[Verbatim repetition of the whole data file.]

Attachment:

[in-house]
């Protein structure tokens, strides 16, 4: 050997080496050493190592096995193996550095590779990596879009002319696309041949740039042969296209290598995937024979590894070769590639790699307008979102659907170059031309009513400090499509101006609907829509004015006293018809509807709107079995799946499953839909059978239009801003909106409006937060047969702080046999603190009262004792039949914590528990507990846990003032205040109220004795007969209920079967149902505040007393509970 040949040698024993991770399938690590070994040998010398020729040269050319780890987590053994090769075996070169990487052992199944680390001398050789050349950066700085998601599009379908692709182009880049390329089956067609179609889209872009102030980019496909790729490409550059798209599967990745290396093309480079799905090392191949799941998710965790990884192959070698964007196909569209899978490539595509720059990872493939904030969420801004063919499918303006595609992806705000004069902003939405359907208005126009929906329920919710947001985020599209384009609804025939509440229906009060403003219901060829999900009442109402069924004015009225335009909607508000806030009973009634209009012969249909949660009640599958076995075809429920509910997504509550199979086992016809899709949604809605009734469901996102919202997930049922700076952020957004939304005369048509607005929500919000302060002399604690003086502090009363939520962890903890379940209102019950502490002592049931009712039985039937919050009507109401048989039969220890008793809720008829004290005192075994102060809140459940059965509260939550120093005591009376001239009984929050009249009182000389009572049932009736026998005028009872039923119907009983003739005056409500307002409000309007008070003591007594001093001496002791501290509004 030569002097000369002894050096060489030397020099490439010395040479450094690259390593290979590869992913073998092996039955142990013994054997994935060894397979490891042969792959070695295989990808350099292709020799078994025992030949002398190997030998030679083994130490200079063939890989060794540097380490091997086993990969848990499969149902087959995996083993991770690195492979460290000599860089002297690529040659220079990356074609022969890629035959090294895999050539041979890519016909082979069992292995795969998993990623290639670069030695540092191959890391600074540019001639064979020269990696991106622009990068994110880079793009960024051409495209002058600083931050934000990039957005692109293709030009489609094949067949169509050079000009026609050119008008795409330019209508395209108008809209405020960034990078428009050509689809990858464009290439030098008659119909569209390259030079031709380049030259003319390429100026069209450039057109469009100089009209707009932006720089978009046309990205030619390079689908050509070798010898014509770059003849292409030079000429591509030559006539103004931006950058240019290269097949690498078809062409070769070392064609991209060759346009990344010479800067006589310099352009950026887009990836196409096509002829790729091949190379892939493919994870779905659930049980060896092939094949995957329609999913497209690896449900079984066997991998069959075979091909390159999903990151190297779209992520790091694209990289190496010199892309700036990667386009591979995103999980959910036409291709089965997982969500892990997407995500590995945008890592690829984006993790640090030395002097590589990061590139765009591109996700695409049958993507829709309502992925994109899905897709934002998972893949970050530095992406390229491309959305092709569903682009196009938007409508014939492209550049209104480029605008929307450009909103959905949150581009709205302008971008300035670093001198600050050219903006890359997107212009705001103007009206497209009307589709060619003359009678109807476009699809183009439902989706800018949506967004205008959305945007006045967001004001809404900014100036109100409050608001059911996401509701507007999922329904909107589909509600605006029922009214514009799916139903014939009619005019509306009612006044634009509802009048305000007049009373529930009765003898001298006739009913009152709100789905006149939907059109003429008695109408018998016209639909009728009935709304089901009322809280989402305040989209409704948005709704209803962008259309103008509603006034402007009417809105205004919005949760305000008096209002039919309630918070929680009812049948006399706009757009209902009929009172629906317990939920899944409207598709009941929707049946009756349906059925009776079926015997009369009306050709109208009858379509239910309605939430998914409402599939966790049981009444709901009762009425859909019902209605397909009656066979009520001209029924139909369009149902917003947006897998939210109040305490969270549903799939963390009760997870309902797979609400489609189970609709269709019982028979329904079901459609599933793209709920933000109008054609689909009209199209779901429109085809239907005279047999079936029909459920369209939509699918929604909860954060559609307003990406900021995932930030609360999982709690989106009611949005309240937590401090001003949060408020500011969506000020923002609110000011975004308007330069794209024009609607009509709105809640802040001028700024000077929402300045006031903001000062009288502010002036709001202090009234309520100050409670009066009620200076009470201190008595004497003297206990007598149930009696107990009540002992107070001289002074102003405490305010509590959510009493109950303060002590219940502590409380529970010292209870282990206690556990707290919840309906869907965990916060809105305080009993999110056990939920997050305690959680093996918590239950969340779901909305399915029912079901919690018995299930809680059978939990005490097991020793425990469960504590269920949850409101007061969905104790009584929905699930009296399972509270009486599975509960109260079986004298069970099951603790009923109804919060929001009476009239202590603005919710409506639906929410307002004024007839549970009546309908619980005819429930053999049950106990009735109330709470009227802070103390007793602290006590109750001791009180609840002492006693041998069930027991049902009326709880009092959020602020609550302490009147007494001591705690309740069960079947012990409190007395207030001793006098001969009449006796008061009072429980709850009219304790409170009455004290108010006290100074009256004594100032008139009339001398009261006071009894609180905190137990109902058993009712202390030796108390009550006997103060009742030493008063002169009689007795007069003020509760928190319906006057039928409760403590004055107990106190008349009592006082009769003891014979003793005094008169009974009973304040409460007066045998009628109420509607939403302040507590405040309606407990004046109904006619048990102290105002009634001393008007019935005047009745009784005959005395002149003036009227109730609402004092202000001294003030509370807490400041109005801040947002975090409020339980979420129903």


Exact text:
[in-house]
């Protein structure tokens, strides 16, 4: 050997080496050493190592096995193996550095590779990596879009002319696309041949740039042969296209290598995937024979590894070769590639790699307008979102659907170059031309009513400090499509101006609907829509004015006293018809509807709107079995799946499953839909059978239009801003909106409006937060047969702080046999603190009262004792039949914590528990507990846990003032205040109220004795007969209920079967149902505040007393509970 040949040698024993991770399938690590070994040998010398020729040269050319780890987590053994090769075996070169990487052992199944680390001398050789050349950066700085998601599009379908692709182009880049390329089956067609179609889209872009102030980019496909790729490409550059798209599967990745290396093309480079799905090392191949799941998710965790990884192959070698964007196909569209899978490539595509720059990872493939904030969420801004063919499918303006595609992806705000004069902003939405359907208005126009929906329920919710947001985020599209384009609804025939509440229906009060403003219901060829999900009442109402069924004015009225335009909607508000806030009973009634209009012969249909949660009640599958076995075809429920509910997504509550199979086992016809899709949604809605009734469901996102919202997930049922700076952020957004939304005369048509607005929500919000302060002399604690003086502090009363939520962890903890379940209102019950502490002592049931009712039985039937919050009507109401048989039969220890008793809720008829004290005192075994102060809140459940059965509260939550120093005591009376001239009984929050009249009182000389009572049932009736026998005028009872039923119907009983003739005056409500307002409000309007008070003591007594001093001496002791501290509004 030569002097000369002894050096060489030397020099490439010395040479450094690259390593290979590869992913073998092996039955142990013994054997994935060894397979490891042969792959070695295989990808350099292709020799078994025992030949002398190997030998030679083994130490200079063939890989060794540097380490091997086993990969848990499969149902087959995996083993991770690195492979460290000599860089002297690529040659220079990356074609022969890629035959090294895999050539041979890519016909082979069992292995795969998993990623290639670069030695540092191959890391600074540019001639064979020269990696991106622009990068994110880079793009960024051409495209002058600083931050934000990039957005692109293709030009489609094949067949169509050079000009026609050119008008795409330019209508395209108008809209405020960034990078428009050509689809990858464009290439030098008659119909569209390259030079031709380049030259003319390429100026069209450039057109469009100089009209707009932006720089978009046309990205030619390079689908050509070798010898014509770059003849292409030079000429591509030559006539103004931006950058240019290269097949690498078809062409070769070392064609991209060759346009990344010479800067006589310099352009950026887009990836196409096509002829790729091949190379892939493919994870779905659930049980060896092939094949995957329609999913497209690896449900079984066997991998069959075979091909390159999903990151190297779209992520790091694209990289190496010199892309700036990667386009591979995103999980959910036409291709089965997982969500892990997407995500590995945008890592690829984006993790640090030395002097590589990061590139765009591109996700695409049958993507829709309502992925994109899905897709934002998972893949970050530095992406390229491309959305092709569903682009196009938007409508014939492209550049209104480029605008929307450009909103959905949150581009709205302008971008300035670093001198600050050219903006890359997107212009705001103007009206497209009307589709060619003359009678109807476009699809183009439902989706800018949506967004205008959305945007006045967001004001809404900014100036109100409050608001059911996401509701507007999922329904909107589909509600605006029922009214514009799916139903014939009619005019509306009612006044634009509802009048305000007049009373529930009765003898001298006739009913009152709100789905006149939907059109003429008695109408018998016209639909009728009935709304089901009322809280989402305040989209409704948005709704209803962008259309103008509603006034402007009417809105205004919005949760305000008096209002039919309630918070929680009812049948006399706009757009209902009929009172629906317990939920899944409207598709009941929707049946009756349906059925009776079926015997009369009306050709109208009858379509239910309605939430998914409402599939966790049981009444709901009762009425859909019902209605397909009656066979009520001209029924139909369009149902917003947006897998939210109040305490969270549903799939963390009760997870309902797979609400489609189970609709269709019982028979329904079901459609599933793209709920933000109008054609689909009209199209779901429109085809239907005279047999079936029909459920369209939509699918929604909860954060559609307003990406900021995932930030609360999982709690989106009611949005309240937590401090001003949060408020500011969506000020923002609110000011975004308007330069794209024009609607009509709105809640802040001028700024000077929402300045006031903001000062009288502010002036709001202090009234309520100050409670009066009620200076009470201190008595004497003297206990007598149930009696107990009540002992107070001289002074102003405490305010509590959510009493109950303060002590219940502590409380529970010292209870282990206690556990707290919840309906869907965990916060809105305080009993999110056990939920997050305690959680093996918590239950969340779901909305399915029912079901919690018995299930809680059978939990005490097991020793425990469960504590269920949850409101007061969905104790009584929905699930009296399972509270009486599975509960109260079986004298069970099951603790009923109804919060929001009476009239202590603005919710409506639906929410307002004024007839549970009546309908619980005819429930053999049950106990009735109330709470009227802070103390007793602290006590109750001791009180609840002492006693041998069930027991049902009326709880009092959020602020609550302490009147007494001591705690309740069960079947012990409190007395207030001793006098001969009449006796008061009072429980709850009219304790409170009455004290108010006290100074009256004594100032008139009339001398009261006071009894609180905190137990109902058993009712202390030796108390009550006997103060009742030493008063002169009689007795007069003020509760928190319906006057039928409760403590004055107990106190008349009592006082009769003891014979003793005094008169009974009973304040409460007066045998009628109420509607939403302040507590405040309606407990004046109904006619048990102290105002009634001393008007019935005047009745009784005959005395002149003036009227109730609402004092202000001294003030509370807490400041109005801040947002975090409020339980979420129903």